3:30-5:00 PM – Blake Ostler and Dan Peterson discussed the Godhead. Blake gave lots of reasons why believing in metaphysical monotheism is a bad idea. He made some claims that stood out like that creation ex nihilo means there can be no real free will (this claim clearly scandalized the non-Mormons and a few Mormons in the room) and the notion that truly free willed person must always remain in some way mysterious even to God. Dan Peterson proved to be very affable and funny in person. He made some interesting points including showing how the word “Godhead” used in the bible does not mean Godhead as Mormons understand now but rather is synonymous with “Godhood”. He also wondered aloud if Orson Pratt had a point (contra Brigham’s opposing view) about the unity of Gods and our worship being of the whole (or as Brigham would say, the attributes) rather than a single person within the Godhead. Lastly he mentioned that we Mormons should not overreact to Christian positions and make ourselves full tri-theists or works-only preachers. Good stuff all around.

5:00-7:00 PM – Went to dinner with Thang regular and BYU philosophy student Craig Atkinson and well known Christian scholars and Mormon studies experts Carl Mosser and Paul Owen. Craig was intent on figuring out how on earth anyone could actually be a Calvinist, but while he and Paul went at it Carl and I had a very pleasant conversation. Getting just a glimpse of Mormonism through their eyes was very interesting. Oh, and the Chinese food was pretty good.

7:00-9:15 PM – Stephen Davis from Claremont McKenna College spoke followed by a roundtable with him, Blake, and Dan. Davis’s presentation was excellently written and researched and his manner was pleasant and charming throughout. The title of the presentation was “The Mormon Trinity and other Trinities”. He explained the various versions of the trinity ranging from modalism on one side (the heretical idea that the Father, Son, and Holy Ghost are all just parts of one being) to tritheism on the other (the heretical idea that there are three Gods instead of one). He noted that Eastern Orthodox tradition leans closer to tritheism and that Western theories tend to lean closer to modalism but that both try not to stay in the middle of the two via social trinitarianism (the idea that the three members of the Godhead are one community). He conceded that Mormonism’s variation on social trinitarianism does indeed meet the classic seven hurdles for trinity believers. But says other things make it impossible for Christians to accept Mormonism’s version of the trinity as non-heretical for several reasons: 1. The idea (acceptable in Mormonism) of more Gods than the three we have to do with, 2. The notion that two of the member of the Godhead have permanent bodies. He explained that they have a much easier time accepting three persons in the Godhead than three beings in the Godhead (a distinction only a philosopher would make I suspect – but similar to the idea Ben discussed earlier.)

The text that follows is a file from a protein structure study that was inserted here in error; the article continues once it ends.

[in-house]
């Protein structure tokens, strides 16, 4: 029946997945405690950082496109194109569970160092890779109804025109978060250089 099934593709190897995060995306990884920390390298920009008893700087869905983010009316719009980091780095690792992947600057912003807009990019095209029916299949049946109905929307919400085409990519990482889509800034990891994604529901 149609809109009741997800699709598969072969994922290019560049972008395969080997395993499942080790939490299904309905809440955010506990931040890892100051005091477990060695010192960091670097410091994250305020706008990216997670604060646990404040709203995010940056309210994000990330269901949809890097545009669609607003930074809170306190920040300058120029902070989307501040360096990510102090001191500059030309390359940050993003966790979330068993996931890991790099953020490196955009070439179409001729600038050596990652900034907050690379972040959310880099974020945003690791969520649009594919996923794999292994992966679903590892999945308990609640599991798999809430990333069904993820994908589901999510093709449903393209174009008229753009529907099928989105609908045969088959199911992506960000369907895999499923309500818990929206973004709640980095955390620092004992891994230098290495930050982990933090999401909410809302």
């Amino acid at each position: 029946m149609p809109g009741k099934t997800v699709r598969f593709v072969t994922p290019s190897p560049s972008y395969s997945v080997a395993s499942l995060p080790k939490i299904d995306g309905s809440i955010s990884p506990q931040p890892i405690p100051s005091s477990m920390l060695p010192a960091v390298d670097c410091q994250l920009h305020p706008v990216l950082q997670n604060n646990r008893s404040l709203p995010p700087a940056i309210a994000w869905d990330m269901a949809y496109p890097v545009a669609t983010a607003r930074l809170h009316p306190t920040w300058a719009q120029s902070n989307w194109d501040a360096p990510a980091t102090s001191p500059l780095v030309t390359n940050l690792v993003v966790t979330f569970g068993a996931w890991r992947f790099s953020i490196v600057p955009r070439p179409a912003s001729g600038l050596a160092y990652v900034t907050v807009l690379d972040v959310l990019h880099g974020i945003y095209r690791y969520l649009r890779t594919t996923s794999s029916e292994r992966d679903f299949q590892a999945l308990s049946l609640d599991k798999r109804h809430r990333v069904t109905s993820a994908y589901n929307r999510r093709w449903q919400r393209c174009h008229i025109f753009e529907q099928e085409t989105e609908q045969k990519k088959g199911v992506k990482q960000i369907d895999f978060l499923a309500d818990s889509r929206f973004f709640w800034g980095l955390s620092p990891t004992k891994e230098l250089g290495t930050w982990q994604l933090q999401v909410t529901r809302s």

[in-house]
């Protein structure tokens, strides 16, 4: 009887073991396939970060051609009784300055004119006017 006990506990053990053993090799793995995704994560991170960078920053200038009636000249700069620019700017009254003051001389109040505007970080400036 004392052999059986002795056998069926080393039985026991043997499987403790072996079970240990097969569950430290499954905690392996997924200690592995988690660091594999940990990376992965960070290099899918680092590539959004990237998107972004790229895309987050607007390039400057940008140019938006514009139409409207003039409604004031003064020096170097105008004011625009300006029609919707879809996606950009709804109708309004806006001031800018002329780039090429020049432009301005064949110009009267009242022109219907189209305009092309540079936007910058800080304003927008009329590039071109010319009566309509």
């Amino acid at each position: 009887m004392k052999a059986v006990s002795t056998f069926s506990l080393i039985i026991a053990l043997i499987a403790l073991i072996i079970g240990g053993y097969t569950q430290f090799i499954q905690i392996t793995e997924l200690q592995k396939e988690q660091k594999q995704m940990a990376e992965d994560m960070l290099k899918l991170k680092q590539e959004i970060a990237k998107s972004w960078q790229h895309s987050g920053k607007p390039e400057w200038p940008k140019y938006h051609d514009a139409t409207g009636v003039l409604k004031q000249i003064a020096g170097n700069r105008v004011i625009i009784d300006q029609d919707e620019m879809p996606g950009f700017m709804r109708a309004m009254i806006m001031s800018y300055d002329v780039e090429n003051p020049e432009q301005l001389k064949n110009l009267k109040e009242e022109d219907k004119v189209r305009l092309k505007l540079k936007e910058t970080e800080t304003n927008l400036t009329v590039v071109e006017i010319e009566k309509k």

He also mentioned that the idea of “indwelling unity” that Blake loves seemingly wouldn’t work with beings with physical bodies and cited D&C 130:22 as pretty good evidence. Both Blake and Dan (incorrectly I believe) quipped that if that is a problem for us then it is a problem for him too because of Christ’s body. But that is actually incorrect because there would be no problem if only Christ had a physical body. I think the bigger issue is assuming that physical bodies would actually limit indwelling unity of mind which seems silly to me. I will also note that Blake was pretty dismissive of that D&C verse saying it was a later Orson Pratt addition. The irony is that he said that just moments after describing his hierarchy of authority as starting with canonized scriptures. Both he and Dan did readily concede a fallible canon though.

Among the best points I thought Davis made were the ideas that based on our religious claims it makes no sense for Mormons to care what non-Mormons think of us. I couldn’t agree more. Other than the dirty marketing that calling us non-Christians represents I am still baffled by the way we get so bent about not being included in the mainstream Christian club. The other great point he made is that he thinks more work ought to be put into studying where we stand on the questions of infinite Gods, a Head God with subordinates (including our Godhead), or simply traditional Trinity doctrines. I guess I’ll have to take that up here at the Thang, no?

So there you have it. Long enough for ya?


  1. It sounds like the conference may lead to many future Thang posts, so I give it a thumbs-up =)

    Comment by Téa — March 20, 2006 @ 12:33 am

  2. I tried to do a write up for Clark’s website (only because he asked me to) and after reading yours I realised how inadequate my write up was. I took very meager notes. I started the day out pretty strong with Jennifer Lane, but then I got lazy and quit taking notes. Hey, I’ve begun reading Blake’s new book. I just got done reading the first chapter. We need to start a reading group on it. I really like it so far.